“Our results show that hemp biomass is a promising feedstock for power co-generation, a notion supported by recent techno-economic studies,” wrote the study’s authors, Katherine M. Andrews, Alex Donesky, Roger Ford and J. Eric Mathis. “The introduction of industrial hemp as a biomass energy feedstock can improve the economics of co-firing due to adaptability, high per-acre yield, and potential to be grown on post-mining land and reclamation sites.”

The coal chemical spill in West Virginia is just one more example of a toxic industry that could eventually be replaced by industrial hemp.

Whether burning hemp in power plants or pellet burning stoves, it is far cleaner and safer than the petrochemical sources we are currently forced to use, not to mention all the dangerous chemicals used in the processing of those toxic petrochemical products, and the only reason we continue to protect these toxic industries is the misguided belief that there are no other alternatives.

 

Read more here: http://www.kentucky.com/2014/01/08/3023589/hemp-growers-cooperatives-report.html#storylink=cpy

Surprise, surprise, surprise… or not.

House supporters of KXL received $56m from fossil fuel industry

Oil Change International calculated that supporters of the bill had taken a combined $56 million from the fossil fuel industry, and that individual representatives in support of the bill had on average received six times from oil industry interests than pipeline opponents.

While not one single person could possibly be surprised by the story above, consider for a moment, how many jobs could have been created by  spending that $56 million to plant hemp crops throughout the crumbling heartland of America.

We’re spending $1 Trillion on a military fighter program that barely flies and nobody wants, when we could be making $1 Trillion by allowing American farmers to grow the most profitable plant in human history.

The Problem Isn’t The Biofuel, Its The Crop!

Ethanol’s Days of Promise and Prosperity Are Fading

Five years ago, rural America was giddy for ethanol.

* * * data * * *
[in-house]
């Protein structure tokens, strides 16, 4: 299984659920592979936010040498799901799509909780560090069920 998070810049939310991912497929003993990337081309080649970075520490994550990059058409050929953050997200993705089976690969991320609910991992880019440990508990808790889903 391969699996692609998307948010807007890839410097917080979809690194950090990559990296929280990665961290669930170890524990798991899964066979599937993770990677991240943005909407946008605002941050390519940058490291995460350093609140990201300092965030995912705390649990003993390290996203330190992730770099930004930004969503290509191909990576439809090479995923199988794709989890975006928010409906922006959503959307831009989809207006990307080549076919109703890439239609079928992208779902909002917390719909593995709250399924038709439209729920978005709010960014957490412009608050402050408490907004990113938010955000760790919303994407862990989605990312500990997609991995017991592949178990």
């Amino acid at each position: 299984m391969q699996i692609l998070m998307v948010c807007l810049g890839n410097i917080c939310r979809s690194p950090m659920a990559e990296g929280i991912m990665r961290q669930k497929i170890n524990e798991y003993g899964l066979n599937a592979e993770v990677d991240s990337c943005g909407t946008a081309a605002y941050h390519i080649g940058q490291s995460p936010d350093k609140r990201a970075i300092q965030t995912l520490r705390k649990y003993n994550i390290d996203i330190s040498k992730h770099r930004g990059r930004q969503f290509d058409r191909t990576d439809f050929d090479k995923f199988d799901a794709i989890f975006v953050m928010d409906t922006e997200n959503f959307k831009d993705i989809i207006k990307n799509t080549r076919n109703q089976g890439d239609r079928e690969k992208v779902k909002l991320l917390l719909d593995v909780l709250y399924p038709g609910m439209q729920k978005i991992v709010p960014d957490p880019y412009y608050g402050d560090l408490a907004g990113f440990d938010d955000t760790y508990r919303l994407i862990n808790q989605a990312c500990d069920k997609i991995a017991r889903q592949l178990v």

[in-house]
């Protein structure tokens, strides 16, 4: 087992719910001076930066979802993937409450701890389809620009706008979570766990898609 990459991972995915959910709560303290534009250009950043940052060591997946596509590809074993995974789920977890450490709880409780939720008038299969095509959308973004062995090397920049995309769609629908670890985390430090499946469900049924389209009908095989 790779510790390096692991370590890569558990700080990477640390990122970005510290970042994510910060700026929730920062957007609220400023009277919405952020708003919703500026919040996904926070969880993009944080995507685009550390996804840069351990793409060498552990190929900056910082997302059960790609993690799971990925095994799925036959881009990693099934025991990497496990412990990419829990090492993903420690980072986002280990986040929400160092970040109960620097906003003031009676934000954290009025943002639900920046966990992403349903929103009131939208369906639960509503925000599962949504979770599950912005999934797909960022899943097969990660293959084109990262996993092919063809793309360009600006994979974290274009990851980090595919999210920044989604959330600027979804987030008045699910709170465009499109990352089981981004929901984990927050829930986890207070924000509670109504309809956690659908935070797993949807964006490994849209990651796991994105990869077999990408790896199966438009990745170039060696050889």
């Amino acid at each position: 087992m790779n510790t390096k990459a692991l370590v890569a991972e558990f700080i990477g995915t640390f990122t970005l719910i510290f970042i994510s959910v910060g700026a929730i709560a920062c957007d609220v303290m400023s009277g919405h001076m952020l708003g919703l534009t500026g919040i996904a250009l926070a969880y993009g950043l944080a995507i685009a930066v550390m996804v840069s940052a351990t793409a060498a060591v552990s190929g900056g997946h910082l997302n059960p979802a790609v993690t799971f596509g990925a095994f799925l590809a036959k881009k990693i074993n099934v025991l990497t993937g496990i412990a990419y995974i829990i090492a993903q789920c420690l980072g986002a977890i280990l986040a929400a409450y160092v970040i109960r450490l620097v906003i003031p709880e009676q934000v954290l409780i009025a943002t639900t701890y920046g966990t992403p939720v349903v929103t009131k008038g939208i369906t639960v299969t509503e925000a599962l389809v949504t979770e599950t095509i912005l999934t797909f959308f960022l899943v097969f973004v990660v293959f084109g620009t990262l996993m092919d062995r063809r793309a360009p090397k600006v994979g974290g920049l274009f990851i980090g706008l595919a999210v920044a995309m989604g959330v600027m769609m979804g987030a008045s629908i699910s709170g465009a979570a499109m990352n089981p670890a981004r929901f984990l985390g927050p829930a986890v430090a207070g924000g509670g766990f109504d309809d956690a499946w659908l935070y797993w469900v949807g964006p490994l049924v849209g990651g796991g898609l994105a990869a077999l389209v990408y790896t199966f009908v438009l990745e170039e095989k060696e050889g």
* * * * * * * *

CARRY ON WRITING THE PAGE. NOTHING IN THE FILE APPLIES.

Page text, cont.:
Backed by government subsidies and mandates, hundreds of ethanol plants rose among the golden fields of the Corn Belt, bringing jobs and business to small towns, providing farmers with a new market for their crops and generating billions of dollars in revenue for the producers of this corn-based fuel blend.

The only problem with ethanol is making it out of corn.

Henry Ford, Charles Kettering and “The Fuel of the Future”

When Henry Ford told a New York Times reporter that ethyl alcohol was “the fuel of the future” in 1925, he was expressing an opinion that was widely shared in the automotive industry. “The fuel of the future is going to come from fruit like that sumach out by the road, or from apples, weeds, awdust — almost anything,” he said. “There is fuel in every bit of vegetable matter that can be fermented. There’s enough alcohol in one year’s yield of an acre of potatoes to drive the machinery necessary to cultivate the fields for a hundred years.”

 

I’ll Take That $2 Billion In Small Bills…

Obama: U.S. Must Shift Cars And Trucks Off Oil.

“The only way to break this cycle of spiking gas prices — the only way to break that cycle for good — is to shift our cars entirely, our cars and trucks, off oil,” the president said.

 Obama cast his proposal as not only a clean energy plan, but as one meant to create opportunities for economic growth.

The money would fund research on “breakthrough” technologies such as batteries for electric cars and biofuels made from switch grass or other materials. Researchers also would look to improve use of natural gas as a fuel for cars and trucks.

Unfortunately, President Obama didn’t mention that hemp was the best “other material” available.

Please tell him to save the $2 Billion and support The Industrial Hemp Farming Act of 2013:

Short URL: http://wh.gov/wPIw

One man’s dream…

The Cost of Living on this planet is based on the cost of our forced dependence on petrochemical products controlled by corrupt dictatorships and protected by $1 Trillion a year of American weapons and soldiers.

Imagine if those soldiers were farmers growing the Hemp “The Trillion Dollar Crop” to supply the people of America with all the food, fiber, fuel, and oil we need to thrive, just like our forefathers did.

As the old saying goes: “One man’s dream is a multi-national petrochemical corporation’s nightmare!”

Sign our White House Hemp Petition:  http://wh.gov/wPIw

KY Hemp (small)